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Shelter cat caught repeatedly liberating other cats in the shelter
Friends For Life Animal Rescue and Adoption Organization - Houston

Recidivism is a real problem for some shelter cats. Quilty, a seven-year-old domestic shorthair, was born in the Friends For Life Animal Rescue and Adoption Organization (FFL), a Houston-area animal shelter. Named after Claire Quilty in Vladimir Nabokov's "Lolita," Quilty was recently returned to the shelter he was born in after his adopter moved and couldn't bring him along. He immediately started causing trouble.


Quilty knows how to open doors, and liberated the other captive cats in the shelter like some kind of feline Simon Bolivar. "Quilty loves to let cats out of the senior room. Repeatedly, several times a day," the shelter wrote on Facebook. "Quilty will not be contained. And he has no shame."

Quilty was caught and sentenced solitary confinement (i.e. left to sit behind a glass door) for the jail breaks, looking adorably sad yet showing no remorse.


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The staff "Quilty-proofed" the room, putting child locks on the cat doors. "His roommates missed him while he was banished to the lobby. They enjoyed their nighttime escapades around the shelter. The staff, however, did not miss the morning cat wrangling, so we'll just have to agree to disagree there," the shelter continued on their post.

There's no controlling Quilty. The clever cat then sprung himself out of kitty jail. "Quilty's review with the parole board was denied, so he released himself of his own recognizance today," FFL wrote in a Facebook comment. "He felt that confinement had nothing more to offer him. He has been returned to solitary. The review board will take up his case again tomorrow. Y'all. This cat released himself from the integration kennel in the room."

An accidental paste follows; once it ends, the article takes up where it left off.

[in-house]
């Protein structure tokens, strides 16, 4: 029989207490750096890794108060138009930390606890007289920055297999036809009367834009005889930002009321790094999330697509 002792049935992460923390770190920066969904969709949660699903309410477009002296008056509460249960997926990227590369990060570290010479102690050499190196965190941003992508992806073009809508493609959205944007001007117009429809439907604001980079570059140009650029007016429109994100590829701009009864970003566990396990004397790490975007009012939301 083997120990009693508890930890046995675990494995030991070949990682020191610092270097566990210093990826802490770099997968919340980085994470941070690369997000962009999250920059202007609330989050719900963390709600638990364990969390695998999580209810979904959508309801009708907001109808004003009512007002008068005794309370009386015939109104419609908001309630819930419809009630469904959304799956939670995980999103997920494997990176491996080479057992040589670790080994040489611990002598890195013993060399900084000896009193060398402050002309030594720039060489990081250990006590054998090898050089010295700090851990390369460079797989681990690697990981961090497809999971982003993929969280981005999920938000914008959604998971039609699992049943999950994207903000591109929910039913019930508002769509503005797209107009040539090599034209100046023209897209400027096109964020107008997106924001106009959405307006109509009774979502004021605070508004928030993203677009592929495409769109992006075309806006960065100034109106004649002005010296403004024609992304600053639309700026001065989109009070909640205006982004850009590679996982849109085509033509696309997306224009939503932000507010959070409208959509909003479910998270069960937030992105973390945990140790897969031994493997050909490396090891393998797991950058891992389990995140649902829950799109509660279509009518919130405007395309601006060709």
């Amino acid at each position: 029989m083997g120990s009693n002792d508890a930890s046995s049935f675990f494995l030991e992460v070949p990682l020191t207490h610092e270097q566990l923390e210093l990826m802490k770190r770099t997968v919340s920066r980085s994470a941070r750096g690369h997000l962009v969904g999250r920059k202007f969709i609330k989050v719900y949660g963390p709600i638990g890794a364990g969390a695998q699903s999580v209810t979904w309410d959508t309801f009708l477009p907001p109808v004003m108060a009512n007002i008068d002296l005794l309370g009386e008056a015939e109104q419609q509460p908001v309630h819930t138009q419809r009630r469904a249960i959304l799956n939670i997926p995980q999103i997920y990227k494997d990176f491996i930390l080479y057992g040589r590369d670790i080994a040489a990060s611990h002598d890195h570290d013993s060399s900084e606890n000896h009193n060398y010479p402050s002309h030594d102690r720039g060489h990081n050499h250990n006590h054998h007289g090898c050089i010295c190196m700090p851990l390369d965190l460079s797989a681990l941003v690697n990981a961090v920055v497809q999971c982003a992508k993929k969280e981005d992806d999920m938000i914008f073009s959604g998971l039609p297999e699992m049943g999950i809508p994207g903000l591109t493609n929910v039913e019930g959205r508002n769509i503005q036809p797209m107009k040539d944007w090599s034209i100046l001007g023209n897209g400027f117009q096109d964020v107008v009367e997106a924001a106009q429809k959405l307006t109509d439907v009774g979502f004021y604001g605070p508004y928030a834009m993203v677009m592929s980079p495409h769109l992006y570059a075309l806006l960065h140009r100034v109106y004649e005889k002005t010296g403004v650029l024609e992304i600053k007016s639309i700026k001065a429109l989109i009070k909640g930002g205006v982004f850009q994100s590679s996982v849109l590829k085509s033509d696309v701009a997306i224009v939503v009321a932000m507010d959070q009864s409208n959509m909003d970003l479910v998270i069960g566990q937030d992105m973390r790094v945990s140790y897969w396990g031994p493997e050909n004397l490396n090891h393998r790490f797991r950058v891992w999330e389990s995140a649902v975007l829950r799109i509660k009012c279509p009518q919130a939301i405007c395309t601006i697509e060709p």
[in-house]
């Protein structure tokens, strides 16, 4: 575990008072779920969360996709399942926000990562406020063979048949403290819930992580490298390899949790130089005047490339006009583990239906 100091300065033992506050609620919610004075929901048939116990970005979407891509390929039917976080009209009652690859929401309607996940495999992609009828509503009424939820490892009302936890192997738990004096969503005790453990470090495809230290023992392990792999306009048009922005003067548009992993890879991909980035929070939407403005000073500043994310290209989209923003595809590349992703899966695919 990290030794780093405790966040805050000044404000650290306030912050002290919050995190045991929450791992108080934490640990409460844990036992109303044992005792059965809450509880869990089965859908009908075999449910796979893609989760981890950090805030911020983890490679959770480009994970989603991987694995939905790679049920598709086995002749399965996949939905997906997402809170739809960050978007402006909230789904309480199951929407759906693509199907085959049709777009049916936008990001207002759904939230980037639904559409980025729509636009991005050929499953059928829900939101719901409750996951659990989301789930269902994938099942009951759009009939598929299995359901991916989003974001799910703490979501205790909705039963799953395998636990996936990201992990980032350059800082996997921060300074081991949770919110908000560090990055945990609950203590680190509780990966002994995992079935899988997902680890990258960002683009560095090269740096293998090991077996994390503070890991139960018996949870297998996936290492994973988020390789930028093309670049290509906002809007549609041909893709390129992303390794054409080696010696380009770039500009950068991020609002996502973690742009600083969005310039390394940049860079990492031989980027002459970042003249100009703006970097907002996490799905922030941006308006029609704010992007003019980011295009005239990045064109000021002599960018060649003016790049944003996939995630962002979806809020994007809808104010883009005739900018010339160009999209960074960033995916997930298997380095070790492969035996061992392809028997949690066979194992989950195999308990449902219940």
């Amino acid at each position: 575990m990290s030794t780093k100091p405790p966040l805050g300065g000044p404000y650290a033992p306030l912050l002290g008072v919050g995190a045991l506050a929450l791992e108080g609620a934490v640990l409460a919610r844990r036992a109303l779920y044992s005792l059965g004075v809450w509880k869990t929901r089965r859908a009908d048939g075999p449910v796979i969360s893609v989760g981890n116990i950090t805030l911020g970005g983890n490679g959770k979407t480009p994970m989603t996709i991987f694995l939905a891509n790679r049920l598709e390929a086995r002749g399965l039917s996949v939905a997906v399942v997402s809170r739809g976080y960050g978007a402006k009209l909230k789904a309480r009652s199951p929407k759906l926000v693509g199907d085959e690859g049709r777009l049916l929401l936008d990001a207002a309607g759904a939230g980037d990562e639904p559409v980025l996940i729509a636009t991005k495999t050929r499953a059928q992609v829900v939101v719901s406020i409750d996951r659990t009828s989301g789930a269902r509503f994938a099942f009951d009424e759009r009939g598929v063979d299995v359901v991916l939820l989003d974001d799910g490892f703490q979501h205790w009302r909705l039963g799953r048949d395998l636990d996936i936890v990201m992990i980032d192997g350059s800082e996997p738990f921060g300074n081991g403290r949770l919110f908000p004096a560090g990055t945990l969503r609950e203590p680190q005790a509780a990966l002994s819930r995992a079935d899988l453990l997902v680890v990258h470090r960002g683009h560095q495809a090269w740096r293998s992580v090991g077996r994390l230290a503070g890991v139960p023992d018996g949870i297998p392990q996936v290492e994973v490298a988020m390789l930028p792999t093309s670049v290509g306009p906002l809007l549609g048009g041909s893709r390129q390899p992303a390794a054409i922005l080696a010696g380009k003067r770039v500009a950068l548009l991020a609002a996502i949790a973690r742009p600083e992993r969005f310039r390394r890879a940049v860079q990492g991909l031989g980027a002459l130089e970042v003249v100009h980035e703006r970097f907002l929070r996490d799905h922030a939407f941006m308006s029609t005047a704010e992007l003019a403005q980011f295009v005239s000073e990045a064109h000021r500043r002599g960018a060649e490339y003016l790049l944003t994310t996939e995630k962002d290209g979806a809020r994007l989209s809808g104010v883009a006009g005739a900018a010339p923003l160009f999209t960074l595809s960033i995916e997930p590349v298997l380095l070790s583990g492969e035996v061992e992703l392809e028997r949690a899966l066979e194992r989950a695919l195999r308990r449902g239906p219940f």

RELATED: 4 brilliant ways cats are secretly helping their owners live healthier lives

Quilty is a repeat offender. At his old home, Quilty would frequently let the dogs out. Finally, the Baha Men have an answer to their age-old question.

More of Quilty's great escapes have been documented and posted on his official Instagram account.




Quilty went viral and the shelter capitalized on the cat's popularity, creating a #FreeQuilty hashtag and subsequent merch (which benefits the shelter). It's all part of a clever way for the shelter to bring awareness to its cause. "We don't want to 'Sarah McLachlan' anyone with our communications; bringing a new family member into your home should be a joyful experience," Jennifer Hopkins from FFL told the Houston Chronicle. "We want to create more of that in the world, and if it means calling a cat a 'spicy a-hole,' then we're your people."

Their strategy worked. Quilty received a floor of applications, because apparently a lot of people wanted to live with a hardened cat criminal.

Quilty may have found his forever home thanks to his antics. He is currently on a one-week "sleepover" trial with his new family, and is doing well. "He hasn't shown any slickness at all yet; he is the most loving and affectionate cat I have ever met!" his potential owners told the shelter.

However, the shelter reports that a few other cats have caught his "spicy." History may soon be repeating itself…

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